The recent announcement that Borders will delaying paying some of its vendors means that Borders won’t be paying some of the very people who create the products—BOOKS—that Borders sells.
When the news first hit that Borders financial trouble had continued to deepen and that some vendors shouldn’t be expecting checks in the near future, Borders stock plunged 22% on the last day of trading for 2010 in the stock market.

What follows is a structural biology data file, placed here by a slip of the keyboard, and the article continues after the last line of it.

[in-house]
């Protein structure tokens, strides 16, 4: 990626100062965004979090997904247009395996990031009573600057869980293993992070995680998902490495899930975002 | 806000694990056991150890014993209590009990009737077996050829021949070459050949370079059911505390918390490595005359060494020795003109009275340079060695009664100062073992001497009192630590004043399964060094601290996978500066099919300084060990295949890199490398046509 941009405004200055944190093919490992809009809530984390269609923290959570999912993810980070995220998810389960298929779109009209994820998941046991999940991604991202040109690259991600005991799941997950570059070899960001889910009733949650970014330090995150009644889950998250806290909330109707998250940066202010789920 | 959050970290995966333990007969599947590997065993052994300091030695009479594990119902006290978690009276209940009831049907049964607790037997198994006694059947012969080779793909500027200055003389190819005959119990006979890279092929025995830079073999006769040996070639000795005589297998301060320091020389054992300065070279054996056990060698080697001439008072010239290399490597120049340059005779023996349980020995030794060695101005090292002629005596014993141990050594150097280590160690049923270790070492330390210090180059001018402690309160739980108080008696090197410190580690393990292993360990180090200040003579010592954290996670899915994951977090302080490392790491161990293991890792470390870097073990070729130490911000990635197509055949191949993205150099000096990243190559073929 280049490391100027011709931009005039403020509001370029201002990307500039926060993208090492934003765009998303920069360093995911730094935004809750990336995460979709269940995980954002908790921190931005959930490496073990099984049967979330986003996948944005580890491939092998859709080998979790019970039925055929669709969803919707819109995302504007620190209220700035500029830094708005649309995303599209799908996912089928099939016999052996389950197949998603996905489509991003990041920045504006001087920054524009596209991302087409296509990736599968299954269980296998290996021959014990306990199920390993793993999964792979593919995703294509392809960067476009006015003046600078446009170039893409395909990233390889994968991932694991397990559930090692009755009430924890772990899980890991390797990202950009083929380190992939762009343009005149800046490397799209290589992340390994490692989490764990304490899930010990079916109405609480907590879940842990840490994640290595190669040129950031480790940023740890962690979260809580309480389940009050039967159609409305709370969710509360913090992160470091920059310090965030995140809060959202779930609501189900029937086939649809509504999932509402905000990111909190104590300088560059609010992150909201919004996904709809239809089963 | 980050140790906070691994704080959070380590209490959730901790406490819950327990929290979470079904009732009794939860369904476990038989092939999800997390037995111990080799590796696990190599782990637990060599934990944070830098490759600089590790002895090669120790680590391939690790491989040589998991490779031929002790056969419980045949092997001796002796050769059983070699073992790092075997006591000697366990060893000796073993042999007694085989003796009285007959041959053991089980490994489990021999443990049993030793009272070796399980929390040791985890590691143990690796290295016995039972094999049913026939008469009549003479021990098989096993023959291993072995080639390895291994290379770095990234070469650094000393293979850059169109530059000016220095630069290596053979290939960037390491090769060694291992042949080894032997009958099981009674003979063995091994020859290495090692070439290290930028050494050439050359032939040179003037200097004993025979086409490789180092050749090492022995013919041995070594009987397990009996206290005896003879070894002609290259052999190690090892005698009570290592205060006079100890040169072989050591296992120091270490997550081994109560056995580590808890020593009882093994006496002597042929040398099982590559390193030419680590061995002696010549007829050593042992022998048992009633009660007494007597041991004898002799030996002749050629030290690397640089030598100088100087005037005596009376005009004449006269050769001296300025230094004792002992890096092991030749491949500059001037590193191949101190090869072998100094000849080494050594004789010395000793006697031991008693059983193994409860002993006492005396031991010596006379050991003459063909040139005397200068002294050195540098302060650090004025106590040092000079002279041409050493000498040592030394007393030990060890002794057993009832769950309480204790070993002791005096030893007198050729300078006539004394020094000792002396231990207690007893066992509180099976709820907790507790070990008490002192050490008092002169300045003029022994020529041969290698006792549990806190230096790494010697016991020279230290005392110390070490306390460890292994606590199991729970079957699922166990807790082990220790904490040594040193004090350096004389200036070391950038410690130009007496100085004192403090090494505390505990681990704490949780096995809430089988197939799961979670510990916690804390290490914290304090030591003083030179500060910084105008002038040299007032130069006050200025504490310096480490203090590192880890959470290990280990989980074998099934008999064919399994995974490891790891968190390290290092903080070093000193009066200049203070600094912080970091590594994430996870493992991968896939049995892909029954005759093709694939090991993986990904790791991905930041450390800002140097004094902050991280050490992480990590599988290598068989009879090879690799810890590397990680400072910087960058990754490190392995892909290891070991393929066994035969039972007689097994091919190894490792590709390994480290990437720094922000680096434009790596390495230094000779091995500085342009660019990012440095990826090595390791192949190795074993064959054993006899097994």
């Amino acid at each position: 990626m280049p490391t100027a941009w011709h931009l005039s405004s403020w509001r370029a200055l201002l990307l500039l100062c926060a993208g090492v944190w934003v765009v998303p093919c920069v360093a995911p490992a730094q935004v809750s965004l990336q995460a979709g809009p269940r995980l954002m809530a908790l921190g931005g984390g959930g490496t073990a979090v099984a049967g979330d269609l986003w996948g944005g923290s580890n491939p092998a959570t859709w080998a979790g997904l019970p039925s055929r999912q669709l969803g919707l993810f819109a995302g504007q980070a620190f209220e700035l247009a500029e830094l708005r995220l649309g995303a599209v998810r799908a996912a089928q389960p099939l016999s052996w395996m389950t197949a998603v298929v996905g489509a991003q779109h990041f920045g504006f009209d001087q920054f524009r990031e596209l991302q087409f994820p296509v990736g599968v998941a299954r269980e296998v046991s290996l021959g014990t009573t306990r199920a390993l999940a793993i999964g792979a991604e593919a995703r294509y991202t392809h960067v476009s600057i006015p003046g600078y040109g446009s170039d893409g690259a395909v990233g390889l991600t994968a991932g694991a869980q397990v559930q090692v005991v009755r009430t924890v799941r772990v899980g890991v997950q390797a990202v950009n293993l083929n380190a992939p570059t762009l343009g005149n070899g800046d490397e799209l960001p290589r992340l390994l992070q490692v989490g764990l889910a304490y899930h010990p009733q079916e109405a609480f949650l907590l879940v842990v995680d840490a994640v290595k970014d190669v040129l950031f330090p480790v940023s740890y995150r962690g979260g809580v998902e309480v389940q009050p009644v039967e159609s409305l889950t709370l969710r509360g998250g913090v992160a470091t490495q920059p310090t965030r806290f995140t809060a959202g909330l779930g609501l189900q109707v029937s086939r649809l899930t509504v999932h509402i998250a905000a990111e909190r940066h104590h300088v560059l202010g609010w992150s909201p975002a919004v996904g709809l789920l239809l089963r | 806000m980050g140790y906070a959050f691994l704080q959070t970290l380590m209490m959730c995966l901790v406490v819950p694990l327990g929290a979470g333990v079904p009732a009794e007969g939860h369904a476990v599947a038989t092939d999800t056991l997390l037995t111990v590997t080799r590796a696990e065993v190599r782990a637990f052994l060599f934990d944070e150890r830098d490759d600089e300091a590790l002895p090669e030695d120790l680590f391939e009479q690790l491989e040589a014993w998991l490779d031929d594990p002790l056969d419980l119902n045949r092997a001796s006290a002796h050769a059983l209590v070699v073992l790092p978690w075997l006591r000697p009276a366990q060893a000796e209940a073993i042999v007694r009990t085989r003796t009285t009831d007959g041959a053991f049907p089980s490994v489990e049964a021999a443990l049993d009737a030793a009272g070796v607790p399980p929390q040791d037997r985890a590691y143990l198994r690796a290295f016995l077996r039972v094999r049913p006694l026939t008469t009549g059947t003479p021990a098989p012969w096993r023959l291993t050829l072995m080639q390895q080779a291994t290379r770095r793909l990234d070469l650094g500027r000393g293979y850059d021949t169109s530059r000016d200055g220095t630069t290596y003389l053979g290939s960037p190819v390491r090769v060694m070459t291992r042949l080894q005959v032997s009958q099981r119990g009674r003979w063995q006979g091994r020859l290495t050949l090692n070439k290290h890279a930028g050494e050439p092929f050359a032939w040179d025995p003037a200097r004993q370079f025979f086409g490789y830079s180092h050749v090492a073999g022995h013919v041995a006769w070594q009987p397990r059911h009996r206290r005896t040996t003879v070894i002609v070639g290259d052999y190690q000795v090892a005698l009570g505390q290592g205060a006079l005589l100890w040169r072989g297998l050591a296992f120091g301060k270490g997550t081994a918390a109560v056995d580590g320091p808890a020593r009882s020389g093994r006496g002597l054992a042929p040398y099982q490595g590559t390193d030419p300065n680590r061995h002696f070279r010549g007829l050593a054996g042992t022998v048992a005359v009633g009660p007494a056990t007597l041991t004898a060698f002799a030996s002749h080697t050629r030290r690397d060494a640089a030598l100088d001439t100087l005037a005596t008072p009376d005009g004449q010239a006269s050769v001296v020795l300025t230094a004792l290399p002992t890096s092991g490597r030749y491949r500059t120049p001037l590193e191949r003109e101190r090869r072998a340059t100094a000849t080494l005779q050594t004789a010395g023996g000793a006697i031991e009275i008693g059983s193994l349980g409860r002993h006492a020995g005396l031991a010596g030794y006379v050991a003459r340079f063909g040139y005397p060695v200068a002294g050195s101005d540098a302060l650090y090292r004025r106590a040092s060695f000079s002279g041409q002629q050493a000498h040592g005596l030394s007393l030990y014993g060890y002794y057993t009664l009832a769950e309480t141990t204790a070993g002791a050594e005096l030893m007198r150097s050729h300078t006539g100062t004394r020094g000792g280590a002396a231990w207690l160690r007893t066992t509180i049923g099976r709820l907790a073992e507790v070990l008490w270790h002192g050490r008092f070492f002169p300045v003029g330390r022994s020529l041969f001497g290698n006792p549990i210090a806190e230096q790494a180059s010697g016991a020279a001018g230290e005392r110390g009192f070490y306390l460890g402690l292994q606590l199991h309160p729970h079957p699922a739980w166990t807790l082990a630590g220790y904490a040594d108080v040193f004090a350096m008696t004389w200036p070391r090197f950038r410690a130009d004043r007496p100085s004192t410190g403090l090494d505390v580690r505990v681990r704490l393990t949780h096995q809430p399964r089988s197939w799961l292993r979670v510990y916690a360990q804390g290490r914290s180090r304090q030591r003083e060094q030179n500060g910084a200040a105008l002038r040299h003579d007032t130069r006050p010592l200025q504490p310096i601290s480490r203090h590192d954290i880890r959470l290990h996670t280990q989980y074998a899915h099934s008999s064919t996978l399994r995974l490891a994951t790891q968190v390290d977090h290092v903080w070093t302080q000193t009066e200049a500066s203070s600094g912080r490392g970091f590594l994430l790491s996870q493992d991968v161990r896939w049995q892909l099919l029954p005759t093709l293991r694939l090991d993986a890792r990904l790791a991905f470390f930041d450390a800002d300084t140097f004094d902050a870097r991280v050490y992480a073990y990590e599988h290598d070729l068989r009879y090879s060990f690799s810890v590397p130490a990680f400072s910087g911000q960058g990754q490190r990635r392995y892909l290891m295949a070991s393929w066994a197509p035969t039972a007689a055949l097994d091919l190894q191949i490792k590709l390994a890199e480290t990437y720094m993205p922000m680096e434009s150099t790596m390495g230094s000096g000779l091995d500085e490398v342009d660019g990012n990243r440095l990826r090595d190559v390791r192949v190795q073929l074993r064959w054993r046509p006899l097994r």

What’s this mean for authors and publishers? First, be bloody careful who you sell your books to on consignment. The great majority of bookstores sell books on consignment—you sell and send to them at a discounted rate; they, in turn, pay you if sold, eventually. If they don’t sell, they send your books back. Hopefully, in a re-sellable condition (the savvy author/publisher puts that in writing up front). The financial problems of Borders is not new news … it has been in the book news circuit for years … most of us thought they wouldn’t make it through 2010. But, in the consignment business, deaths can be prolonged. For small press publishers, who are using distributors and wholesalers to rep their books to the bookstore world, make sure you have a discussion about the viability of their key accounts—Borders is certainly one. Start doing some homework. Google bookstores and bookstore chains that carry your books—information is on the Internet, a click away. If you are selling direct to a book store, Google away. Shorten your payment schedules—none of this six-month nonsense for returns. Remember, if you, as an author/publisher, desire to have your books in the bookstores, it’s your job to drive buyers there to buy them. Check on inventories. Make sure you are getting paid. Will Borders pay authors/publishers for books? Time will tell.